Though a landlubber may say the robots look more like a stumpy octopus than a jellyfish, according to the paper the shape is actually most similar to a juvenile “ephyra stage” moon jellyfish, with 8 short tentacles radiating from a central body. The flexible tentacles are made of a silicon rubber material from Smooth-On, and were cast in 3D printed molds. Inside the waterproof main body is a Teensy 3.2 microcontroller, some flash memory, a nine-axis IMU, a temperature sensor, and a 9 V battery.
There are two flexible resistors embedded in the body to measure tentacle flex, and the actual flexing is done by pumping seawater through open circuit hydraulic channels cast into the tentacles. Two 3 V mini pumps are sufficient for pumping, and the open circuit means that when the pumps turn off, the tentacles bleed off any remaining pressure and quickly snap back to their “neutral” position without the use of complicated valves.
Another simple feature is two hall effect sensors that were mounted in the body to enable waterproof “wireless communication” with the microcontroller. The wireless protocol of choice: manually waving magnets over the sensors to switch the robot between a few predefined operating modes.
There’s a soothing, atmospheric video after the break, where you can see the robots in action off the coast of Florida.
Continue reading “Soft Robotic Jellyfish Get Pumped In The Atlantic”
We’ve seen our share of 3D printed antennas before, but none as well documented and professionally tested as [Glenn]’s 3D printed and metalized horn antennas. It certainly helps that [Glenn] is the principal engineer at an antenna testing company, with access to an RF anechoic chamber and other test equipment.
Horn antennas are a fairly simple affair, structurally speaking, with a straight-sided horn-shaped “cone” and a receptacle for standardized waveguide or with an appropriate feed, coaxial adapters. They are moderately directional and can cover a wide range of frequencies. These horns are often used in radar guns and as feedhorns for parabolic dishes or other types of larger antenna. They are also used to discover the cosmic microwave background radiation of our universe and win Nobel Prizes.
[Glenn]’s antennas were modeled in Sketchup Make, and those files plus standard STL files are available for download. To create your own horn, print the appropriate file on a normal consumer-grade fused deposition printer. For antennas that perform well in WiFi frequency ranges you may need to use a large-format printer, as the prints can be “the size of a salad bowl”. Higher frequency horns can easily fit on most print beds.
After printing, [Glenn] settled on a process of solvent smoothing the prints, then metalizing them with commonly available conductive spray paints. The smoothing was found to be necessary to achieve the expected performance. Two different paints were tested, with a silver-based coating being the clear winner.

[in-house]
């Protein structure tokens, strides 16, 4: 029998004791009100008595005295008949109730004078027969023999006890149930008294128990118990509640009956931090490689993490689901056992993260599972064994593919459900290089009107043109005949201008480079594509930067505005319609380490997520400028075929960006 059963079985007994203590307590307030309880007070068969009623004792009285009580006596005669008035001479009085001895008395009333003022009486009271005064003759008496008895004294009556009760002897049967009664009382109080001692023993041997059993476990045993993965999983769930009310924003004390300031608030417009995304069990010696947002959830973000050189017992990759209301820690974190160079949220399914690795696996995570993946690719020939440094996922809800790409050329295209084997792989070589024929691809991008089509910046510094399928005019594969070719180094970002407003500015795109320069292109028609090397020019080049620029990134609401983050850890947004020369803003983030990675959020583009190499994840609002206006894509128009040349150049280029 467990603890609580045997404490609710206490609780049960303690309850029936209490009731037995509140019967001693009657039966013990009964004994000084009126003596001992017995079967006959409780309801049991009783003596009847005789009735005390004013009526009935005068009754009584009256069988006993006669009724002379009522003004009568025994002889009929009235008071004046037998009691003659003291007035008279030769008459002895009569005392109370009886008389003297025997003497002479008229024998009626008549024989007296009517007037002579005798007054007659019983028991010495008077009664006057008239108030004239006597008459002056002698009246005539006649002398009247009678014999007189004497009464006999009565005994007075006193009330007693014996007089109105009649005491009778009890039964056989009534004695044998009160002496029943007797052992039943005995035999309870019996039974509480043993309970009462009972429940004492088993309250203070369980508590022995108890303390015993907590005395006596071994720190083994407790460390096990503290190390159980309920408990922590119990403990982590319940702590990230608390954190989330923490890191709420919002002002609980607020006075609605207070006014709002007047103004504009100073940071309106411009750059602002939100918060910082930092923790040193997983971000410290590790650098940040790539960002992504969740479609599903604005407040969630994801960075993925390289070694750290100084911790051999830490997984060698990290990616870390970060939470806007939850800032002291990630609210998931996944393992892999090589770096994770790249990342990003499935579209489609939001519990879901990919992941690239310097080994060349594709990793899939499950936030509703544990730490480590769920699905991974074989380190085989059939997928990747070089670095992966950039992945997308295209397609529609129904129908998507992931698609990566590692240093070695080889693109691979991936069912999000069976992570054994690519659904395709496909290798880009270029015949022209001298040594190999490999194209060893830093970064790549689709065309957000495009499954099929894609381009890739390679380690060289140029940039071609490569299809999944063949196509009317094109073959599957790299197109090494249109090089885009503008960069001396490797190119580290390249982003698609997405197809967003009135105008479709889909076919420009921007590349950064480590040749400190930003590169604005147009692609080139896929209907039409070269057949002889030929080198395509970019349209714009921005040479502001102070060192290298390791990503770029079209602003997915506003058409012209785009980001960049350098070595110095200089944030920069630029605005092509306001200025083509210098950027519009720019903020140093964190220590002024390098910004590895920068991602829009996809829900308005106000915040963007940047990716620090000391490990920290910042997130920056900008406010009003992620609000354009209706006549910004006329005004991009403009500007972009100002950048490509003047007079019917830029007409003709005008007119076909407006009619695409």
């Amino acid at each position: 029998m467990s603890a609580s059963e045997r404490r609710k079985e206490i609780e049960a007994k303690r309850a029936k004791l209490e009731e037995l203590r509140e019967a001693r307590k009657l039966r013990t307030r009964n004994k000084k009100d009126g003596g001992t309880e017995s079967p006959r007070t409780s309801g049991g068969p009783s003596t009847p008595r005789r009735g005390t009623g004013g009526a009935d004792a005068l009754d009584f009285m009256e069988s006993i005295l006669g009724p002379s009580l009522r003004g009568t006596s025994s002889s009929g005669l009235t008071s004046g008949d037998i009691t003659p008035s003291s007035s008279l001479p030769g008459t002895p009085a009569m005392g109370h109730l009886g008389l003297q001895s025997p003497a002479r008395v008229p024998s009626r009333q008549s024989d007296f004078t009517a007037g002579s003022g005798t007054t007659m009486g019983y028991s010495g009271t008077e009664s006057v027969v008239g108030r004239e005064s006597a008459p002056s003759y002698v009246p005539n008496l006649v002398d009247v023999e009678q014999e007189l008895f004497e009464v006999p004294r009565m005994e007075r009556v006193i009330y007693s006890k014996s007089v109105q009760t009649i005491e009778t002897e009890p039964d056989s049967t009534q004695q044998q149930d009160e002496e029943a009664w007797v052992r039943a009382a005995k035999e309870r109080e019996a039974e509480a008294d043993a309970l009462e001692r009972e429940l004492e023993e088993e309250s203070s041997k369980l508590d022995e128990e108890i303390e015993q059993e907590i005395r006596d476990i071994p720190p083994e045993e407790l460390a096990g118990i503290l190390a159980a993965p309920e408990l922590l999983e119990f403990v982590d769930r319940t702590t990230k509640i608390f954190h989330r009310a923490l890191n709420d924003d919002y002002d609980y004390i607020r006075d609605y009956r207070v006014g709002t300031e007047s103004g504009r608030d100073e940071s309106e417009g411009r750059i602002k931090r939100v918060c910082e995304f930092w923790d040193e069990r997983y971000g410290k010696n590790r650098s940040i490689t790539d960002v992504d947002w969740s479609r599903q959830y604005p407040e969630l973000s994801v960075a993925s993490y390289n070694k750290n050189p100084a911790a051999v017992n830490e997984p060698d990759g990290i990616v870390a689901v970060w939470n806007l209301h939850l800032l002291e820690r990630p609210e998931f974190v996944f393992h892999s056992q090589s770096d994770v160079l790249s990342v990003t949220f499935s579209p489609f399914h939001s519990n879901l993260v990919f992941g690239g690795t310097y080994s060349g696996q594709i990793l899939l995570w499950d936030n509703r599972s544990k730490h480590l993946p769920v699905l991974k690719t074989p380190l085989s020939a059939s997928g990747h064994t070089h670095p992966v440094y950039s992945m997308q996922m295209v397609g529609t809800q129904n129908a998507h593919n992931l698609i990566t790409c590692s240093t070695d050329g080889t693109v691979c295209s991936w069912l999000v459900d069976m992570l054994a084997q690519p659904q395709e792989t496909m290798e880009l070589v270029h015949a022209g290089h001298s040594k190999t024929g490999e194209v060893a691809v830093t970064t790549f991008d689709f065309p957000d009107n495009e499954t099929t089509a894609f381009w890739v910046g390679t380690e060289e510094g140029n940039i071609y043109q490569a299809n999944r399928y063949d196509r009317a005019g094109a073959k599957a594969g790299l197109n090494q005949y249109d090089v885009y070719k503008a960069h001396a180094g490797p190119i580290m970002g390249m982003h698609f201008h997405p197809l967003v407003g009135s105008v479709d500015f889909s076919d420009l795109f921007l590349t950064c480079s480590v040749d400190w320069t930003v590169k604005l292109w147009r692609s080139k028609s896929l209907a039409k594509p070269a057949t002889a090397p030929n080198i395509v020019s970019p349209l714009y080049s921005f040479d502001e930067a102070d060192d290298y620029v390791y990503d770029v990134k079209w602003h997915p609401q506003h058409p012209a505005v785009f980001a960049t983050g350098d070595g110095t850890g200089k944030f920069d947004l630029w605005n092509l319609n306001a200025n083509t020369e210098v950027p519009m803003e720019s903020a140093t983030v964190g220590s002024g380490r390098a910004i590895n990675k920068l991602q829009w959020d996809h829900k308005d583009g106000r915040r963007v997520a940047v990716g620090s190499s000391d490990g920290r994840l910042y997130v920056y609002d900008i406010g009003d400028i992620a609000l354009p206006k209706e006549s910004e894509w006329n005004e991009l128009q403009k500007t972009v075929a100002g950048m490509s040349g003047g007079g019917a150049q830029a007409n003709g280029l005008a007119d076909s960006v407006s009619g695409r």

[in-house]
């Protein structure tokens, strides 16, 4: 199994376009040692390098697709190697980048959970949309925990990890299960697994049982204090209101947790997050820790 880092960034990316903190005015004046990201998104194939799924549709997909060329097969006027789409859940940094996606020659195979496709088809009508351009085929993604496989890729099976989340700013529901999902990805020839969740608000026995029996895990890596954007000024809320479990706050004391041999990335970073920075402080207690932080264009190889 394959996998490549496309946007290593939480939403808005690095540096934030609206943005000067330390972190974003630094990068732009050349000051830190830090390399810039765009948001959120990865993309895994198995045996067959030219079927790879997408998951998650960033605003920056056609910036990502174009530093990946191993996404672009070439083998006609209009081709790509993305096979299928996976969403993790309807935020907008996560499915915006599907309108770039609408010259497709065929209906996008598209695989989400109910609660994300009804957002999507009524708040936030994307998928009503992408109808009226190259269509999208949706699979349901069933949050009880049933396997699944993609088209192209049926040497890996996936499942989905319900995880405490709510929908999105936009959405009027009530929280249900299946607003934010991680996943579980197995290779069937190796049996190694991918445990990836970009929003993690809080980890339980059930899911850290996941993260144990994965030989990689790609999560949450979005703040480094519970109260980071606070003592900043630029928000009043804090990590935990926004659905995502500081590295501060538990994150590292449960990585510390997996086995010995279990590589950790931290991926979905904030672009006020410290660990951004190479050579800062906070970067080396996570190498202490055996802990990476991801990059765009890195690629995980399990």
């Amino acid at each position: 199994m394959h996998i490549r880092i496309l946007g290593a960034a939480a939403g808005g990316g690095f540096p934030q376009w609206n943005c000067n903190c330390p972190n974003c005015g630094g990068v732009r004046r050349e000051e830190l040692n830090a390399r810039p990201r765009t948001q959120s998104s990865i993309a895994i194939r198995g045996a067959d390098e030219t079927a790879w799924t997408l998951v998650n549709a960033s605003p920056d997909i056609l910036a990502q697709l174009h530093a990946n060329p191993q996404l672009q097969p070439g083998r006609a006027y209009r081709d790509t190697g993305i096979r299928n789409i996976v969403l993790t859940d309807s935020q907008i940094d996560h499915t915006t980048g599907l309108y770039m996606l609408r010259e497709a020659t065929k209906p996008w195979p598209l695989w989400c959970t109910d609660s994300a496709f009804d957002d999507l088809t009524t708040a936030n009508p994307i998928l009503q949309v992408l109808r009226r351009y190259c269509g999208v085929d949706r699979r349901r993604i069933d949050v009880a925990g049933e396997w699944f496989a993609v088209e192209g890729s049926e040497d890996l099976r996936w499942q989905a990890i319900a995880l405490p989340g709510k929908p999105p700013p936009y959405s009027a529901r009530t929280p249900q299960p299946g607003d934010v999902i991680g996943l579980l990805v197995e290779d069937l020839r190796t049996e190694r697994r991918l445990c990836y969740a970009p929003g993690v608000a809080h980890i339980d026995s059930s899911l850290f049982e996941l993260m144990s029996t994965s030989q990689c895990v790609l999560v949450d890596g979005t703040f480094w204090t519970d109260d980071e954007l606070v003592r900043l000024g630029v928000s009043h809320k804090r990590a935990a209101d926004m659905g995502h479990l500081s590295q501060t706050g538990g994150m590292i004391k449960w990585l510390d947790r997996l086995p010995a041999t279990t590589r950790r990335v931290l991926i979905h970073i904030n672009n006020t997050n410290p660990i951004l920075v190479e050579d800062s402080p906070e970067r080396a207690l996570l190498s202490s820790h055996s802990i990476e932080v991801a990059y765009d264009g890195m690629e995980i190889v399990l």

The full write-up has graphs of test results and more details on the process that led to these cheap, printed antenna that rival the performance of more expensive commercial products.
If you’re interested in other types of 3D printed antenna, we’ve previously covered a helical satcom feed, a large discone antenna, and an aluminum-taped smaller discone antenna.
Seltzer water – that bubbly, carbonated water that disappoints sugar-craving children everywhere – has experienced a steady rise in popularity over the past few years. This is perhaps partly fueled by the availability of countertop carbonators such as the SodaStream.
Not satisfied with the tedious and pedestrian process of manually carbonating individual bottles of water, [piyoman] has instead built a tidy little tap of unlimited cold, filtered seltzer. It’s no easy gag. The build uses a commercial carbonator pump, reverse osmosis water filter, bulk tank, and a standard CO2 cylinder to create a constant source of carbonated water. Most of this setup is stuffed into a dorm-sized fridge (tetris-style) and topped with a fancy beer faucet to dispense the resulting bubblewater.
At roughly $800 for the documented system, you need to have a great reason to build your own. But [piyoman] provides detailed instructions, a parts list, and suggestions for cost savings and future improvements if you do take on a system like this for your seltzer needs.
Cheaper Carbonation Options
While looking at how DIY carbonation has been done in the past we found [Richard Kinch’s] Carbonating at Home with Improvised Equipment and Soda Fountains page which dives into many other options. His site – a wonderful, dense demonstration of the beauty of “web 1.0” – walks through the basics of carbonated water, discusses CO2 tanks and gauges, and shows how to build a simple carbonation cap for making seltzer in standard PET soda bottles.